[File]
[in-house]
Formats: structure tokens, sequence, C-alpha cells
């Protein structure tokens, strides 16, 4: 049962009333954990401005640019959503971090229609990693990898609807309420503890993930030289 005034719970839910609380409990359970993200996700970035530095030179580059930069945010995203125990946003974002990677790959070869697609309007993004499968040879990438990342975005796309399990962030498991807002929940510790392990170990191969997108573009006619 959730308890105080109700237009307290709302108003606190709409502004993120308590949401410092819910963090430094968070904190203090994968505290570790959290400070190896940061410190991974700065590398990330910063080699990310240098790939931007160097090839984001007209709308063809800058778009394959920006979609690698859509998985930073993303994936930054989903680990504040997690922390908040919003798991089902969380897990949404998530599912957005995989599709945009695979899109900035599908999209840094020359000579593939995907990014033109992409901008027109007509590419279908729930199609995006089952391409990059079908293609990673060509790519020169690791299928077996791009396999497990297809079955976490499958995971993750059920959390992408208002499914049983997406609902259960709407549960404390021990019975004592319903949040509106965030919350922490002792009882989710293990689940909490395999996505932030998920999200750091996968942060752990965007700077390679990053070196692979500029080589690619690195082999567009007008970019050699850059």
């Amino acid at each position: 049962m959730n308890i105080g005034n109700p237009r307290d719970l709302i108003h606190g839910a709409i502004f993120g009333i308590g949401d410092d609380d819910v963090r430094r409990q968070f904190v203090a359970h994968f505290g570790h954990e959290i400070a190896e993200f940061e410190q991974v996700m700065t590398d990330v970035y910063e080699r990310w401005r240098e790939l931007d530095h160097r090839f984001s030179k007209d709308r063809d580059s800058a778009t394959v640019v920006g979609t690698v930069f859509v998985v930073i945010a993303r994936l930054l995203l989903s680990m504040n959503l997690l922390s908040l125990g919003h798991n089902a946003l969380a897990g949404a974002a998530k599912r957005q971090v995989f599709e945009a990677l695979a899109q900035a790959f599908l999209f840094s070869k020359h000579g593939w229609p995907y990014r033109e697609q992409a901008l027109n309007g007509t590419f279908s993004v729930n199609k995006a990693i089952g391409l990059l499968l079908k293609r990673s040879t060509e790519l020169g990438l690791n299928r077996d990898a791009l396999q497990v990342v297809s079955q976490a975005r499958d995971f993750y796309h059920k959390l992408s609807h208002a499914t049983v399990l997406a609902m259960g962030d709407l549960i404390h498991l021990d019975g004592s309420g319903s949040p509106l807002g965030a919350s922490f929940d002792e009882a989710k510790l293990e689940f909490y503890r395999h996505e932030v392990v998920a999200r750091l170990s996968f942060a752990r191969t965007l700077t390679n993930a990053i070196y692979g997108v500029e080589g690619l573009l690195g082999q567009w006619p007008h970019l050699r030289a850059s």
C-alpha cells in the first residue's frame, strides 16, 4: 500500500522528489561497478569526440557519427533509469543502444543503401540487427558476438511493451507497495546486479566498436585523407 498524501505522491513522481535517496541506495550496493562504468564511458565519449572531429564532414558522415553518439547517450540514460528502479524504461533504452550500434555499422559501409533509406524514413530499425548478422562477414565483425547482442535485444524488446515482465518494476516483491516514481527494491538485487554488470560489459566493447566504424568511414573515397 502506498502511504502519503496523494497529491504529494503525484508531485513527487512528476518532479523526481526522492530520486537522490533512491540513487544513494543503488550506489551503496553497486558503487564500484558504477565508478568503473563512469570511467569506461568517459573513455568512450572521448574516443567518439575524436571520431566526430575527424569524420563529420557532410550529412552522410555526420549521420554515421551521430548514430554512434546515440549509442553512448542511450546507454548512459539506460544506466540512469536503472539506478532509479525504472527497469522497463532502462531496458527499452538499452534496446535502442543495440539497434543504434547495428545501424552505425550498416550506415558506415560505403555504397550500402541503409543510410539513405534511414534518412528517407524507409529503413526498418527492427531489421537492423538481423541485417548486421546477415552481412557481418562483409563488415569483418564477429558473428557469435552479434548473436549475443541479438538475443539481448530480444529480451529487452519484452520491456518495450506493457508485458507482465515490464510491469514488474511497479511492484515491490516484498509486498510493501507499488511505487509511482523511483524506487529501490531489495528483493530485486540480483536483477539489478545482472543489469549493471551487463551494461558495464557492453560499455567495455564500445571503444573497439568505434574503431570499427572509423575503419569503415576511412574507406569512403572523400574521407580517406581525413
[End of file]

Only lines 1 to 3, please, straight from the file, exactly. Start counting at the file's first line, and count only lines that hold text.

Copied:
[in-house]
Formats: structure tokens, sequence, C-alpha cells
């Protein structure tokens, strides 16, 4: 049962009333954990401005640019959503971090229609990693990898609807309420503890993930030289 005034719970839910609380409990359970993200996700970035530095030179580059930069945010995203125990946003974002990677790959070869697609309007993004499968040879990438990342975005796309399990962030498991807002929940510790392990170990191969997108573009006619 959730308890105080109700237009307290709302108003606190709409502004993120308590949401410092819910963090430094968070904190203090994968505290570790959290400070190896940061410190991974700065590398990330910063080699990310240098790939931007160097090839984001007209709308063809800058778009394959920006979609690698859509998985930073993303994936930054989903680990504040997690922390908040919003798991089902969380897990949404998530599912957005995989599709945009695979899109900035599908999209840094020359000579593939995907990014033109992409901008027109007509590419279908729930199609995006089952391409990059079908293609990673060509790519020169690791299928077996791009396999497990297809079955976490499958995971993750059920959390992408208002499914049983997406609902259960709407549960404390021990019975004592319903949040509106965030919350922490002792009882989710293990689940909490395999996505932030998920999200750091996968942060752990965007700077390679990053070196692979500029080589690619690195082999567009007008970019050699850059």